Ministers from Prime Minister Tony Blair downwards, Whitehall mandarins and senior army officers all came in for criticism in Sir John’s seven-year inquiry into the conflict.
Here are the key points:
• The UK chose to join the invasion of Iraq before “peaceful options for disarmament had been exhausted” and “military action at that time was not a last resort”.
• Saddam Hussein posed “no imminent threat” at the time of the invasion.
• No support for Blair critics’ claim that he agreed a deal “signed in blood” to topple Saddam with US President George W Bush in April 2002.
• In July 2002 Blair wrote to Bush: “I will be with you whatever.”
• The UK’s decision to act despite no second UN resolution backing military action in March 2003 had the effect of “undermining the Security Council’s authority”.
• Attorney General Lord Goldsmith’s decision that there was a legal basis for UK involvement in invasion was taken in a way which was “far from satisfactory”.
• Prime Minister Tony Blair’s September 2002 Commons statement and dossier on Iraq’s weapons of mass destruction (WMDs) made judgments that “were presented with a certainty that was not justified”.
• The Labour Government’s policy on Iraq was made on the basis of “flawed intelligence and assessments” that should have been challenged.
• The consequences of the invasion were “under-estimated”, and planning and preparation for after the overthrow of Saddam were “wholly inadequate”.
• The Government’s war preparations “failed to take into account the magnitude of the task of stabilising, administering and reconstructing Iraq”.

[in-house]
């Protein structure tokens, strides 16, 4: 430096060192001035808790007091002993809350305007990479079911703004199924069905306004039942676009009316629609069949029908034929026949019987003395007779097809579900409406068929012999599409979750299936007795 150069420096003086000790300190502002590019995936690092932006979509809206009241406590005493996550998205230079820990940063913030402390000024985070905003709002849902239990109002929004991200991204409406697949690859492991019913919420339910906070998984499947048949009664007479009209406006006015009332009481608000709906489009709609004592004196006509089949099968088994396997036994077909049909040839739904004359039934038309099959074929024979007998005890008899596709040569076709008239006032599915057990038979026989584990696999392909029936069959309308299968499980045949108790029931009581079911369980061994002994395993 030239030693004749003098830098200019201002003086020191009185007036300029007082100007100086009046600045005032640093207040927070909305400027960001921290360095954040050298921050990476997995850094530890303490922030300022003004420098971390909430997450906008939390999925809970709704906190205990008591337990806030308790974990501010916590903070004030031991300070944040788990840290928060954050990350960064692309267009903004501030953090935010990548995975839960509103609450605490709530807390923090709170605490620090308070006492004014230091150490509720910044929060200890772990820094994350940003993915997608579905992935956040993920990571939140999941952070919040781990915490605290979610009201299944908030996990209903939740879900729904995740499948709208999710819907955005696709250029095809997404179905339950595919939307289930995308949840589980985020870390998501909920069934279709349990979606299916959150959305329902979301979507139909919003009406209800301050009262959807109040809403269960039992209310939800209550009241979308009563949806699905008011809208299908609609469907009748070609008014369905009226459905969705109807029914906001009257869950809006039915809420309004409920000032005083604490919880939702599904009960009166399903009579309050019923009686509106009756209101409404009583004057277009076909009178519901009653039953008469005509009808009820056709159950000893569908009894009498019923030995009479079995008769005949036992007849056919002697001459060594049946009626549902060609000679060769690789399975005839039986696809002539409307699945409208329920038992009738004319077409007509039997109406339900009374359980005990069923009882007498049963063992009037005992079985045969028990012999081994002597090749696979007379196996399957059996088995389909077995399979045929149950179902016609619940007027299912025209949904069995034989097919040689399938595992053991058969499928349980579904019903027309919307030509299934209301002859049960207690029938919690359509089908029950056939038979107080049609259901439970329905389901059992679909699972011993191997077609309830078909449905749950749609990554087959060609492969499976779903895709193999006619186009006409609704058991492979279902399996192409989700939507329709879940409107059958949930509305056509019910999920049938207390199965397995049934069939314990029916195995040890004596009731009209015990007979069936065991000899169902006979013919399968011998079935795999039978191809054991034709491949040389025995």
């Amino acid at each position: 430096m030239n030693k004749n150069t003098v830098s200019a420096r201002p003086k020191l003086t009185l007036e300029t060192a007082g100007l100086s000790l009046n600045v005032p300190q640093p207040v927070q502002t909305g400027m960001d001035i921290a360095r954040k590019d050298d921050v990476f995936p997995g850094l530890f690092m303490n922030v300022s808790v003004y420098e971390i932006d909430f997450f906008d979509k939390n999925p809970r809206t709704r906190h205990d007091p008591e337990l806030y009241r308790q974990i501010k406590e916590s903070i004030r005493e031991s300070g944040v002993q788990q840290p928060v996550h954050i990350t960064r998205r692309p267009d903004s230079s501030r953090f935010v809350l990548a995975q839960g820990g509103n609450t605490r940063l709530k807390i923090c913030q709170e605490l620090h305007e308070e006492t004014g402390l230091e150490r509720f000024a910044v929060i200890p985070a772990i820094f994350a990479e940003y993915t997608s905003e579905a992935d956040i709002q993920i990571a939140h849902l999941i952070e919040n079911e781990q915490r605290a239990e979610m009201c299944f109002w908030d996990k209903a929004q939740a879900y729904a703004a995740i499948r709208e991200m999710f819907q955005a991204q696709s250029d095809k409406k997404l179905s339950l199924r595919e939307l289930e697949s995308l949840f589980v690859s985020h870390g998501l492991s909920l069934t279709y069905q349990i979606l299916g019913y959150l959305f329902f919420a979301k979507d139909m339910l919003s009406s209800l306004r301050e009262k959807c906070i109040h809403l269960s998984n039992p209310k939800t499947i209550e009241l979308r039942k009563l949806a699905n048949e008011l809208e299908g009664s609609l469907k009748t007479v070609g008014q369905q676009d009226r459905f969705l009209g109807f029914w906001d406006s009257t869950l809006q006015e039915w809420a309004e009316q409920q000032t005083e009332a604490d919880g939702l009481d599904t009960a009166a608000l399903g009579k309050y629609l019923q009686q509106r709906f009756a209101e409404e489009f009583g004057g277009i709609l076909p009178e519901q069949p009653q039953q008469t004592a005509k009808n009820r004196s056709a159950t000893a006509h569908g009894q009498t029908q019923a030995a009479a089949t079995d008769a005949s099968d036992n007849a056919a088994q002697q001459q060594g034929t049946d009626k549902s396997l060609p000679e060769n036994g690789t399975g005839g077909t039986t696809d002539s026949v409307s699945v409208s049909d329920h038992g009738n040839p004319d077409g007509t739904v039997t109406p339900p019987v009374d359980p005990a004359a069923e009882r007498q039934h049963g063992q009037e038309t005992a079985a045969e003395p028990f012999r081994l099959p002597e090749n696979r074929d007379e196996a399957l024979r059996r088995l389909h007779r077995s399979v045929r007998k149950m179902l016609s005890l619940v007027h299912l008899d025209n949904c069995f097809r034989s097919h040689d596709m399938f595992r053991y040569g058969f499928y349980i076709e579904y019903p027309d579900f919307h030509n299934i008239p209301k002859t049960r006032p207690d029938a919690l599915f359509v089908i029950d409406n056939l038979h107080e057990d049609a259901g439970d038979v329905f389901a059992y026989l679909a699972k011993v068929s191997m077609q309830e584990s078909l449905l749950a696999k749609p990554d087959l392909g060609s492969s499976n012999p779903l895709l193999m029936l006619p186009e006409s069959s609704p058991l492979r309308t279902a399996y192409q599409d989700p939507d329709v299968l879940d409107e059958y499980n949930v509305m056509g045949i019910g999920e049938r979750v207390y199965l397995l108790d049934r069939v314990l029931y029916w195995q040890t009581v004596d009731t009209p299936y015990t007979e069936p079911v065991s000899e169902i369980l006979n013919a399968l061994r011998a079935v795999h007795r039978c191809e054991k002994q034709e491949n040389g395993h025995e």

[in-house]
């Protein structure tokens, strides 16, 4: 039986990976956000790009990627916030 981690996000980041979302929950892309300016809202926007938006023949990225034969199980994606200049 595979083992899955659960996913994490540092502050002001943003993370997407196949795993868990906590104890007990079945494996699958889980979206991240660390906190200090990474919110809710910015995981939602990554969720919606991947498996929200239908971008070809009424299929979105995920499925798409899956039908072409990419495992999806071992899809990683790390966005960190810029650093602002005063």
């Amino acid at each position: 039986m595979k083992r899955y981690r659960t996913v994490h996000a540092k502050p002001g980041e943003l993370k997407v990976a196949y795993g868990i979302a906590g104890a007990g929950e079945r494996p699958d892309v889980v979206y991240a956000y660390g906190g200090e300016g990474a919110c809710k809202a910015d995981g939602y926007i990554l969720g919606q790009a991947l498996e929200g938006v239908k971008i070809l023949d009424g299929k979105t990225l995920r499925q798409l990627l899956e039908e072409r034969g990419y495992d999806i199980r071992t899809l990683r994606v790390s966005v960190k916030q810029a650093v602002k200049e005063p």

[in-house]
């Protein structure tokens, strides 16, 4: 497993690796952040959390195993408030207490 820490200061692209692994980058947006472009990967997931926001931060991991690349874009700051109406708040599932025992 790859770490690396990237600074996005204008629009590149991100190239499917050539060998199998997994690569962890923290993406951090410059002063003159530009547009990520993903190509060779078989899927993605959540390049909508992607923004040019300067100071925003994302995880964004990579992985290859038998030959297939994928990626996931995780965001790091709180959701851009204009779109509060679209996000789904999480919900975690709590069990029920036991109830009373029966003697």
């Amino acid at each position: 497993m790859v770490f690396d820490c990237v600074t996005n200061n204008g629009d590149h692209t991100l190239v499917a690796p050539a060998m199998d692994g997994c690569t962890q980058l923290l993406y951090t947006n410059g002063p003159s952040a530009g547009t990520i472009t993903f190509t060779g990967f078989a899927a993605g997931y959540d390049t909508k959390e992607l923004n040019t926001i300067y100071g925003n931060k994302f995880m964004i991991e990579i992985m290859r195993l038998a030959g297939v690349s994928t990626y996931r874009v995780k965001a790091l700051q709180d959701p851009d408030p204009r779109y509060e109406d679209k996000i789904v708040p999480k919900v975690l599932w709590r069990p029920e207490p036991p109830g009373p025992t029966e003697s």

• Problems that arose following the invasion, including internal fighting, Iranian influences, regional instability and al Qaeda activity, were flagged as risks before the invasion.
• Whitehall mandarins and departmental ministers “failed to put their collective weight behind the task” of stabilising British parts of post-war Iraq.
• The Ministry of Defence was slow to respond to the threat of Improvised Explosive Devices (IEDs) to troops.
• Delays in providing better-protected patrol vehicles “should not have been tolerated”.
• It was “humiliating” that by 2007 British troops in Basra had to use prisoner exchanges to get militias to stop targeting them.
• Tony Blair “overestimated his ability to influence US decisions on Iraq”.
• The US/UK special relationship has proved “strong enough to bear the weight of honest disagreement” and “does not require unconditional support where our interests or judgments differ”.